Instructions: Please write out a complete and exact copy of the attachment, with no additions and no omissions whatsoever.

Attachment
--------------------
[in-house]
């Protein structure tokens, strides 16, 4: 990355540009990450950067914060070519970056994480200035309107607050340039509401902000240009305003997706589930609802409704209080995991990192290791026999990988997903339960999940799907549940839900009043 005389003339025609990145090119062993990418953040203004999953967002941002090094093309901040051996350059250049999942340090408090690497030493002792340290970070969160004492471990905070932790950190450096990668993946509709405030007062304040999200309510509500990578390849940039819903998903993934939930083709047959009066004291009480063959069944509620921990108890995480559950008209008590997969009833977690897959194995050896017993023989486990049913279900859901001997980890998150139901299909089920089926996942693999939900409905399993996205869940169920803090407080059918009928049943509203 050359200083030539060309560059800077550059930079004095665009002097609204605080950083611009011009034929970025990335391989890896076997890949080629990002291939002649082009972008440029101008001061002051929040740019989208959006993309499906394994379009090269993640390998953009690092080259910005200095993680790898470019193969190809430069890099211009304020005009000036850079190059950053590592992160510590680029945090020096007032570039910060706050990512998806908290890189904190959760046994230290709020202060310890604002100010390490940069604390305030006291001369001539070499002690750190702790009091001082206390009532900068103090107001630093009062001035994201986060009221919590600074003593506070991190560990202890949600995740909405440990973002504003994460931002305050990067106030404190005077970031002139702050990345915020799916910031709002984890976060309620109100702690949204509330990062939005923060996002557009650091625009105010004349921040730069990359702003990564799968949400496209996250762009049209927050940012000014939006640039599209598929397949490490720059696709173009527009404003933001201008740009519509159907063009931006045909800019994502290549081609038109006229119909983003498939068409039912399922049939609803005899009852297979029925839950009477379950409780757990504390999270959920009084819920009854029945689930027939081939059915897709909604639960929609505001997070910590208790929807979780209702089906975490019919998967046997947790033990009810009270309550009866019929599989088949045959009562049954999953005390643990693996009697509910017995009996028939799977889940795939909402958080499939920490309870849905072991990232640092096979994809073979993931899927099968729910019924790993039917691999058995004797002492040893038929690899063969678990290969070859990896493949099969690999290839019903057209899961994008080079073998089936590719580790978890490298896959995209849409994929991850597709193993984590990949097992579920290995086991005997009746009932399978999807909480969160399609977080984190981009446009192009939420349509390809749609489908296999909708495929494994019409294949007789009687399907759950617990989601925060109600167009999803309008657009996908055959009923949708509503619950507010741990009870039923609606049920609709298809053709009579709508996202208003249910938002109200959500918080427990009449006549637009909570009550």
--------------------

[in-house]
């Protein structure tokens, strides 16, 4: 990355540009990450950067914060070519970056994480200035309107607050340039509401902000240009305003997706589930609802409704209080995991990192290791026999990988997903339960999940799907549940839900009043 005389003339025609990145090119062993990418953040203004999953967002941002090094093309901040051996350059250049999942340090408090690497030493002792340290970070969160004492471990905070932790950190450096990668993946509709405030007062304040999200309510509500990578390849940039819903998903993934939930083709047959009066004291009480063959069944509620921990108890995480559950008209008590997969009833977690897959194995050896017993023989486990049913279900859901001997980890998150139901299909089920089926996942693999939900409905399993996205869940169920803090407080059918009928049943509203 050359200083030539060309560059800077550059930079004095665009002097609204605080950083611009011009034929970025990335391989890896076997890949080629990002291939002649082009972008440029101008001061002051929040740019989208959006993309499906394994379009090269993640390998953009690092080259910005200095993680790898470019193969190809430069890099211009304020005009000036850079190059950053590592992160510590680029945090020096007032570039910060706050990512998806908290890189904190959760046994230290709020202060310890604002100010390490940069604390305030006291001369001539070499002690750190702790009091001082206390009532900068103090107001630093009062001035994201986060009221919590600074003593506070991190560990202890949600995740909405440990973002504003994460931002305050990067106030404190005077970031002139702050990345915020799916910031709002984890976060309620109100702690949204509330990062939005923060996002557009650091625009105010004349921040730069990359702003990564799968949400496209996250762009049209927050940012000014939006640039599209598929397949490490720059696709173009527009404003933001201008740009519509159907063009931006045909800019994502290549081609038109006229119909983003498939068409039912399922049939609803005899009852297979029925839950009477379950409780757990504390999270959920009084819920009854029945689930027939081939059915897709909604639960929609505001997070910590208790929807979780209702089906975490019919998967046997947790033990009810009270309550009866019929599989088949045959009562049954999953005390643990693996009697509910017995009996028939799977889940795939909402958080499939920490309870849905072991990232640092096979994809073979993931899927099968729910019924790993039917691999058995004797002492040893038929690899063969678990290969070859990896493949099969690999290839019903057209899961994008080079073998089936590719580790978890490298896959995209849409994929991850597709193993984590990949097992579920290995086991005997009746009932399978999807909480969160399609977080984190981009446009192009939420349509390809749609489908296999909708495929494994019409294949007789009687399907759950617990989601925060109600167009999803309008657009996908055959009923949708509503619950507010741990009870039923609606049920609709298809053709009579709508996202208003249910938002109200959500918080427990009449006549637009909570009550």